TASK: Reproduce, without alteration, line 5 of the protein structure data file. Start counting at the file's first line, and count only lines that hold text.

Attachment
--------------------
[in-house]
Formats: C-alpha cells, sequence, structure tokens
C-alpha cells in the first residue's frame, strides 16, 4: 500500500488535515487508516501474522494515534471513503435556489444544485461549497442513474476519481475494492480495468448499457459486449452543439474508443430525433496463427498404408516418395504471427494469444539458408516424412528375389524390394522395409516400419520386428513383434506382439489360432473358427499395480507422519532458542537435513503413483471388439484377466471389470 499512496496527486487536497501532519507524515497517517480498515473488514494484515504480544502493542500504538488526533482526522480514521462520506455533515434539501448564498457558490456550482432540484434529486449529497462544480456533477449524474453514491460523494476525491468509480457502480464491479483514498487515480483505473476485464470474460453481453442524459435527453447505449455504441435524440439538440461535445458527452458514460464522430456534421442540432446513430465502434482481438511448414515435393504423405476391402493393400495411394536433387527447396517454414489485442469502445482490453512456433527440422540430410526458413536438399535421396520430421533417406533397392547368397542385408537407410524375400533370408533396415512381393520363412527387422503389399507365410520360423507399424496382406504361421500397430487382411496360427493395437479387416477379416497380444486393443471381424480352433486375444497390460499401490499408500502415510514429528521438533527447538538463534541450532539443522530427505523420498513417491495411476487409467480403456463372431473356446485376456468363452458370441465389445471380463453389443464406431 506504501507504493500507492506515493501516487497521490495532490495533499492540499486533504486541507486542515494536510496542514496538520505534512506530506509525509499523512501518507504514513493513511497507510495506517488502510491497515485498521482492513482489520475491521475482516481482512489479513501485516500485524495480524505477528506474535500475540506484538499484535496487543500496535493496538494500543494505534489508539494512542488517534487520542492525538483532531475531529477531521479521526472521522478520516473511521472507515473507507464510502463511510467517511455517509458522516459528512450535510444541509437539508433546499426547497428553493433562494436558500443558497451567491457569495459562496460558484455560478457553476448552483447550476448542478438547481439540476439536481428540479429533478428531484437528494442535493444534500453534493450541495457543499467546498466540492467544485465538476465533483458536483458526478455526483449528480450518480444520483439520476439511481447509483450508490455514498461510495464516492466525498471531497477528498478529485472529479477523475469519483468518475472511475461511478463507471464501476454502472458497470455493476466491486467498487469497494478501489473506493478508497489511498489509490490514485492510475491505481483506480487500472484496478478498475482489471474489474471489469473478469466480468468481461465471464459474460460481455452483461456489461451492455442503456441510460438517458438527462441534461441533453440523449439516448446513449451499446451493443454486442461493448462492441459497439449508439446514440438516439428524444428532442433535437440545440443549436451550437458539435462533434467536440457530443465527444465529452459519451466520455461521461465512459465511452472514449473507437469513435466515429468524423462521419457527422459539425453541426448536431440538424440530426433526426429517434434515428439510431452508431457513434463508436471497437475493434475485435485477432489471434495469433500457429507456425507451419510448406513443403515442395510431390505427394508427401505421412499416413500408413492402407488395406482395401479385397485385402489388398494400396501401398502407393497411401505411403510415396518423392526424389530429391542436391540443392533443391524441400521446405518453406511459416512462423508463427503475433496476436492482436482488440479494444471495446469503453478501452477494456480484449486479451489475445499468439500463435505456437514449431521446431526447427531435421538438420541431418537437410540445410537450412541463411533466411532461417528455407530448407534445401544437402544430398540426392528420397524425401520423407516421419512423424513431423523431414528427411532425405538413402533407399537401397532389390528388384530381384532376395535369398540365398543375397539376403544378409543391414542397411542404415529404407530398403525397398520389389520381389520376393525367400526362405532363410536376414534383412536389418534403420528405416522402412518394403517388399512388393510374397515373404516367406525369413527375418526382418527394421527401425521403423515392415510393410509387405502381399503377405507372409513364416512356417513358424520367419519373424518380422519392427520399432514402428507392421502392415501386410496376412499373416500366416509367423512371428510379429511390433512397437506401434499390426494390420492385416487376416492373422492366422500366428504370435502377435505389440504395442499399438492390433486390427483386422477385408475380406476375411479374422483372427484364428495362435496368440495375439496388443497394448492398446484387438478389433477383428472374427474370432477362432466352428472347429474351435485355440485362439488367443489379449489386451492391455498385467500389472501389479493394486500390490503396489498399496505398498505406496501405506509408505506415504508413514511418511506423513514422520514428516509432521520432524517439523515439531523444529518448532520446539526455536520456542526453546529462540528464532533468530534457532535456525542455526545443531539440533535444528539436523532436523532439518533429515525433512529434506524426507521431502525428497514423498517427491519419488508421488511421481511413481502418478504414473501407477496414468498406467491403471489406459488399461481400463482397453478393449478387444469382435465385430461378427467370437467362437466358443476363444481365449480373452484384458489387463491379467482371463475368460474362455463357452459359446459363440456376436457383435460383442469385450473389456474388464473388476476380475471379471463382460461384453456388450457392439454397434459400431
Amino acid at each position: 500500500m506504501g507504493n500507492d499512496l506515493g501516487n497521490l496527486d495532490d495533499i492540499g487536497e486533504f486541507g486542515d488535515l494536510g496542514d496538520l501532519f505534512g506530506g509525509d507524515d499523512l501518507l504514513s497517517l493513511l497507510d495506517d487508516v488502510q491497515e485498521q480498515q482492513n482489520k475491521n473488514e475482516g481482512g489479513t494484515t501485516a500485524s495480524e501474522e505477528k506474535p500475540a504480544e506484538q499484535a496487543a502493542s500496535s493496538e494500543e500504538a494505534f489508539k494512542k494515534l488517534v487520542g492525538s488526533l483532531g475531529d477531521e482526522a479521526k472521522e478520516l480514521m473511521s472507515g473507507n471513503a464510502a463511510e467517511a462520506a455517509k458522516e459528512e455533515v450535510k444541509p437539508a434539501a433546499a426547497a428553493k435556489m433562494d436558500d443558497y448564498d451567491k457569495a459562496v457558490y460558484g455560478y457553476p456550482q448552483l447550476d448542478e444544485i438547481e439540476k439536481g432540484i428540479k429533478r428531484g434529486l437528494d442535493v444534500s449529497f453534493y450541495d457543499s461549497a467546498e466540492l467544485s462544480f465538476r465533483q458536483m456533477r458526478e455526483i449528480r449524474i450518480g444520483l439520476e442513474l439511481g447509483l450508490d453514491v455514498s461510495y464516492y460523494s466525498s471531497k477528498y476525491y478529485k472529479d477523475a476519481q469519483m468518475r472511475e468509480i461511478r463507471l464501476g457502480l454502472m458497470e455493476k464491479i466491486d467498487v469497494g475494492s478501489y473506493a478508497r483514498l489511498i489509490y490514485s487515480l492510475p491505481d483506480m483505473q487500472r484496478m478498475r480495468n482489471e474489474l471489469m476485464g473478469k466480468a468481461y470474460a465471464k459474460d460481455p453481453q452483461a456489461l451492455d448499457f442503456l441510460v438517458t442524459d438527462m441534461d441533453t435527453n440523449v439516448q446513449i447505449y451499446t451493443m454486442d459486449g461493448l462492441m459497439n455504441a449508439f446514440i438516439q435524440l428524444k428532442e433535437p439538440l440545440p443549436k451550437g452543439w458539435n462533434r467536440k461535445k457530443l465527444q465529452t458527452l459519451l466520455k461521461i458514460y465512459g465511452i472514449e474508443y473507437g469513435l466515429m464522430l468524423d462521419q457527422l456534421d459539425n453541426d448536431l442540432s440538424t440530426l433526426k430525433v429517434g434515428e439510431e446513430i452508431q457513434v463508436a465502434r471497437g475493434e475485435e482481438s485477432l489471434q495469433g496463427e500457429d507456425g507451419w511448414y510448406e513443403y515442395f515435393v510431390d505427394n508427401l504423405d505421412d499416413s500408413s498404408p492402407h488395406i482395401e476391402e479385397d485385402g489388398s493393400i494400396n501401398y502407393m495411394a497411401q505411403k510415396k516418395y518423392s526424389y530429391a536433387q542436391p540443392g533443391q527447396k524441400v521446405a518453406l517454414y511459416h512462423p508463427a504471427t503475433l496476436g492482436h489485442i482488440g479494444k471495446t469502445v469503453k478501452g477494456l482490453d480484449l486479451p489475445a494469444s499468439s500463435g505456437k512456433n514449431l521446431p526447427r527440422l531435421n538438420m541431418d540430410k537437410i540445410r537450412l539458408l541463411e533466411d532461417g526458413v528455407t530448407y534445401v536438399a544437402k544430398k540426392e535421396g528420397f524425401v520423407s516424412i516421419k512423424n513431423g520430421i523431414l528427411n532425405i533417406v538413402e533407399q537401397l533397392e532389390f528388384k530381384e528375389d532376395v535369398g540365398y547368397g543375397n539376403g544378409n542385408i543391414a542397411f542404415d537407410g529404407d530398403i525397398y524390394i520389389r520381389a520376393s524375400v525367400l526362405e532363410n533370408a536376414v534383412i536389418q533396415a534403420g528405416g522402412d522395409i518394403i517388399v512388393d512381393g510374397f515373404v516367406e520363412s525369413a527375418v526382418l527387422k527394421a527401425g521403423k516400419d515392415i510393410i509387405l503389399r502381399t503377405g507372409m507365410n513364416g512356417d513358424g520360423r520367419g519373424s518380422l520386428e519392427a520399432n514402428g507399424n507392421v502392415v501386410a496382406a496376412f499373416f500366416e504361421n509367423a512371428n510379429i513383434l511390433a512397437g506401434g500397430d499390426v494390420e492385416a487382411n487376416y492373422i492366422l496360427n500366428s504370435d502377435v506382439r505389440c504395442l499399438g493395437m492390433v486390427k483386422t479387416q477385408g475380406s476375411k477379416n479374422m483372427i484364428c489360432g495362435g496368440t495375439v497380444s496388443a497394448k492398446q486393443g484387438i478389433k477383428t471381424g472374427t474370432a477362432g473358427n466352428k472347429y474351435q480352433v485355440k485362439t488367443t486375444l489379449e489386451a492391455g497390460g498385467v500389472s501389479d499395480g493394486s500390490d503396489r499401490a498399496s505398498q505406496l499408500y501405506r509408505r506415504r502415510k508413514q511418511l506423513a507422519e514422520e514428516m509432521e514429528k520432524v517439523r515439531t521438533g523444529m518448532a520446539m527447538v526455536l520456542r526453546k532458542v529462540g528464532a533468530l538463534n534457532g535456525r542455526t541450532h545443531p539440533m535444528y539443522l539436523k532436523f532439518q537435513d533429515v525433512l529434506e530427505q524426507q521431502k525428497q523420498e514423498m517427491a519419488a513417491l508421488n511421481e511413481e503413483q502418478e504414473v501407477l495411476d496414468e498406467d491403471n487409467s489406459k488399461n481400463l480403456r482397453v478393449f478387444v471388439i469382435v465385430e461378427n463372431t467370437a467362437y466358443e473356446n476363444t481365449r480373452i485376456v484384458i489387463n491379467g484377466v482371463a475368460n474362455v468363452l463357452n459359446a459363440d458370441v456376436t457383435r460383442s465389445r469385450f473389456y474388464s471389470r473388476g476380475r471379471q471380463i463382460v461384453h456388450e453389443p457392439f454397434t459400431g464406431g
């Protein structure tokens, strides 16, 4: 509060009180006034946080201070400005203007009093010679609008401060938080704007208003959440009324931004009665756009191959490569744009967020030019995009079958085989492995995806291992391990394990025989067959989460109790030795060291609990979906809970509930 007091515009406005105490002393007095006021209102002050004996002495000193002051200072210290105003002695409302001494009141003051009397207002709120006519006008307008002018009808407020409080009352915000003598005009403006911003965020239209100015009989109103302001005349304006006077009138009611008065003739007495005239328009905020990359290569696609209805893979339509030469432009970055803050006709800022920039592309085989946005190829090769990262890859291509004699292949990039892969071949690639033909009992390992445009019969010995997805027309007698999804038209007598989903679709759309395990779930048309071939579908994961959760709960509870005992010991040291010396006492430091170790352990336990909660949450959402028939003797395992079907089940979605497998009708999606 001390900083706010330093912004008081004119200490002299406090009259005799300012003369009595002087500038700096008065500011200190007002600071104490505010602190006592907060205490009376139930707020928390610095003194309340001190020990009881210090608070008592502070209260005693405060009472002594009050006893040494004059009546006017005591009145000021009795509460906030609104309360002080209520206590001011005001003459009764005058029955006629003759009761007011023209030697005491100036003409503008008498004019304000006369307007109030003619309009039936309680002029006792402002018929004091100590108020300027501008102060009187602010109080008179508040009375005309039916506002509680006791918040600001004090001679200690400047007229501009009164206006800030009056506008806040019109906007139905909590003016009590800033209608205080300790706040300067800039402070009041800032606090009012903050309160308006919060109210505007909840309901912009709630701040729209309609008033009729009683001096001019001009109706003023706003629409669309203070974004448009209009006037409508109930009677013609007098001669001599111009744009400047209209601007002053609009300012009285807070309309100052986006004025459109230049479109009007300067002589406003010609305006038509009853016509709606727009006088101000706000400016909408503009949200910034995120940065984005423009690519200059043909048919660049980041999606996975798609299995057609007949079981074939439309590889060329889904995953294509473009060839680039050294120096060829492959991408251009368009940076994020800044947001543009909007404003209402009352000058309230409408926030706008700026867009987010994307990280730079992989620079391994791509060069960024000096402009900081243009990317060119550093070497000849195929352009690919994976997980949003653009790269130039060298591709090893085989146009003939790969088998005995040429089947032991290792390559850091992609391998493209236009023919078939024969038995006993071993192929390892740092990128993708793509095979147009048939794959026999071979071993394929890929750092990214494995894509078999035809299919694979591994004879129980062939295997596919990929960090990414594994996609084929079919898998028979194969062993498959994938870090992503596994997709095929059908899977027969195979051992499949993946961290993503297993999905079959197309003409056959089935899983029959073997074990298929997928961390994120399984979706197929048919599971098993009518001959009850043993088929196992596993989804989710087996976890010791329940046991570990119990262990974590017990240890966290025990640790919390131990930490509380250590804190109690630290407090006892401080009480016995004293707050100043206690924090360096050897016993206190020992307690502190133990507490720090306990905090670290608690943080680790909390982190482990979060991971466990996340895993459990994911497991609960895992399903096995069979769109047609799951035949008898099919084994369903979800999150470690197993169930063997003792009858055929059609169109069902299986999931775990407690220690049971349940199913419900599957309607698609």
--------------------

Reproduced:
């Protein structure tokens, strides 16, 4: 509060009180006034946080201070400005203007009093010679609008401060938080704007208003959440009324931004009665756009191959490569744009967020030019995009079958085989492995995806291992391990394990025989067959989460109790030795060291609990979906809970509930 007091515009406005105490002393007095006021209102002050004996002495000193002051200072210290105003002695409302001494009141003051009397207002709120006519006008307008002018009808407020409080009352915000003598005009403006911003965020239209100015009989109103302001005349304006006077009138009611008065003739007495005239328009905020990359290569696609209805893979339509030469432009970055803050006709800022920039592309085989946005190829090769990262890859291509004699292949990039892969071949690639033909009992390992445009019969010995997805027309007698999804038209007598989903679709759309395990779930048309071939579908994961959760709960509870005992010991040291010396006492430091170790352990336990909660949450959402028939003797395992079907089940979605497998009708999606 001390900083706010330093912004008081004119200490002299406090009259005799300012003369009595002087500038700096008065500011200190007002600071104490505010602190006592907060205490009376139930707020928390610095003194309340001190020990009881210090608070008592502070209260005693405060009472002594009050006893040494004059009546006017005591009145000021009795509460906030609104309360002080209520206590001011005001003459009764005058029955006629003759009761007011023209030697005491100036003409503008008498004019304000006369307007109030003619309009039936309680002029006792402002018929004091100590108020300027501008102060009187602010109080008179508040009375005309039916506002509680006791918040600001004090001679200690400047007229501009009164206006800030009056506008806040019109906007139905909590003016009590800033209608205080300790706040300067800039402070009041800032606090009012903050309160308006919060109210505007909840309901912009709630701040729209309609008033009729009683001096001019001009109706003023706003629409669309203070974004448009209009006037409508109930009677013609007098001669001599111009744009400047209209601007002053609009300012009285807070309309100052986006004025459109230049479109009007300067002589406003010609305006038509009853016509709606727009006088101000706000400016909408503009949200910034995120940065984005423009690519200059043909048919660049980041999606996975798609299995057609007949079981074939439309590889060329889904995953294509473009060839680039050294120096060829492959991408251009368009940076994020800044947001543009909007404003209402009352000058309230409408926030706008700026867009987010994307990280730079992989620079391994791509060069960024000096402009900081243009990317060119550093070497000849195929352009690919994976997980949003653009790269130039060298591709090893085989146009003939790969088998005995040429089947032991290792390559850091992609391998493209236009023919078939024969038995006993071993192929390892740092990128993708793509095979147009048939794959026999071979071993394929890929750092990214494995894509078999035809299919694979591994004879129980062939295997596919990929960090990414594994996609084929079919898998028979194969062993498959994938870090992503596994997709095929059908899977027969195979051992499949993946961290993503297993999905079959197309003409056959089935899983029959073997074990298929997928961390994120399984979706197929048919599971098993009518001959009850043993088929196992596993989804989710087996976890010791329940046991570990119990262990974590017990240890966290025990640790919390131990930490509380250590804190109690630290407090006892401080009480016995004293707050100043206690924090360096050897016993206190020992307690502190133990507490720090306990905090670290608690943080680790909390982190482990979060991971466990996340895993459990994911497991609960895992399903096995069979769109047609799951035949008898099919084994369903979800999150470690197993169930063997003792009858055929059609169109069902299986999931775990407690220690049971349940199913419900599957309607698609």